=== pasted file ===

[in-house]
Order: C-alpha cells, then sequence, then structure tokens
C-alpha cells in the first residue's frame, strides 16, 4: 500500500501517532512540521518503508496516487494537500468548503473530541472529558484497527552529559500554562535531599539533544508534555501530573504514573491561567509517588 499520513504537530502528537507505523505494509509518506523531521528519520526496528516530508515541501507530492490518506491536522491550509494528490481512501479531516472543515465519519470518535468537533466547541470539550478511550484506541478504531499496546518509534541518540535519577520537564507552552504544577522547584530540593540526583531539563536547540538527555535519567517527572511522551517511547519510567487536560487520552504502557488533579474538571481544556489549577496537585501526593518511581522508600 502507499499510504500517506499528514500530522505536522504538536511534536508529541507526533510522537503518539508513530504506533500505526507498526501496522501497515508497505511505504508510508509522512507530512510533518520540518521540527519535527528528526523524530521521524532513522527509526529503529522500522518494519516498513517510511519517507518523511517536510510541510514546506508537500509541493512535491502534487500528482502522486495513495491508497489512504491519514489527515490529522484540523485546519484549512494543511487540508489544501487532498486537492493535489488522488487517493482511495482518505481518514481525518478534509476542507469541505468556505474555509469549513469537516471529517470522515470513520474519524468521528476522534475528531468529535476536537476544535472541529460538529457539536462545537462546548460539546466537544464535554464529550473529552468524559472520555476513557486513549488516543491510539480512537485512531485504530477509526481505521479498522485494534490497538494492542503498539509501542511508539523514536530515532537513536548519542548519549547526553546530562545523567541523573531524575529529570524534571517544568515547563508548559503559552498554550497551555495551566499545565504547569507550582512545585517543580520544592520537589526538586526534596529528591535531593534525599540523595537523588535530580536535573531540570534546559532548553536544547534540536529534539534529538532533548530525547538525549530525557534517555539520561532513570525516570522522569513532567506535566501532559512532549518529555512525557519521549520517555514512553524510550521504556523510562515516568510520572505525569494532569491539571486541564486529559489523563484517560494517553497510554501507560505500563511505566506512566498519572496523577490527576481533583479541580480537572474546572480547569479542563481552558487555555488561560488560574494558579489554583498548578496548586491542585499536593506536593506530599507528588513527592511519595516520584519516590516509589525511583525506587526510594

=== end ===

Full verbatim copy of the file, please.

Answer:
[in-house]
Order: C-alpha cells, then sequence, then structure tokens
C-alpha cells in the first residue's frame, strides 16, 4: 500500500501517532512540521518503508496516487494537500468548503473530541472529558484497527552529559500554562535531599539533544508534555501530573504514573491561567509517588 499520513504537530502528537507505523505494509509518506523531521528519520526496528516530508515541501507530492490518506491536522491550509494528490481512501479531516472543515465519519470518535468537533466547541470539550478511550484506541478504531499496546518509534541518540535519577520537564507552552504544577522547584530540593540526583531539563536547540538527555535519567517527572511522551517511547519510567487536560487520552504502557488533579474538571481544556489549577496537585501526593518511581522508600 502507499499510504500517506499528514500530522505536522504538536511534536508529541507526533510522537503518539508513530504506533500505526507498526501496522501497515508497505511505504508510508509522512507530512510533518520540518521540527519535527528528526523524530521521524532513522527509526529503529522500522518494519516498513517510511519517507518523511517536510510541510514546506508537500509541493512535491502534487500528482502522486495513495491508497489512504491519514489527515490529522484540523485546519484549512494543511487540508489544501487532498486537492493535489488522488487517493482511495482518505481518514481525518478534509476542507469541505468556505474555509469549513469537516471529517470522515470513520474519524468521528476522534475528531468529535476536537476544535472541529460538529457539536462545537462546548460539546466537544464535554464529550473529552468524559472520555476513557486513549488516543491510539480512537485512531485504530477509526481505521479498522485494534490497538494492542503498539509501542511508539523514536530515532537513536548519542548519549547526553546530562545523567541523573531524575529529570524534571517544568515547563508548559503559552498554550497551555495551566499545565504547569507550582512545585517543580520544592520537589526538586526534596529528591535531593534525599540523595537523588535530580536535573531540570534546559532548553536544547534540536529534539534529538532533548530525547538525549530525557534517555539520561532513570525516570522522569513532567506535566501532559512532549518529555512525557519521549520517555514512553524510550521504556523510562515516568510520572505525569494532569491539571486541564486529559489523563484517560494517553497510554501507560505500563511505566506512566498519572496523577490527576481533583479541580480537572474546572480547569479542563481552558487555555488561560488560574494558579489554583498548578496548586491542585499536593506536593506530599507528588513527592511519595516520584519516590516509589525511583525506587526510594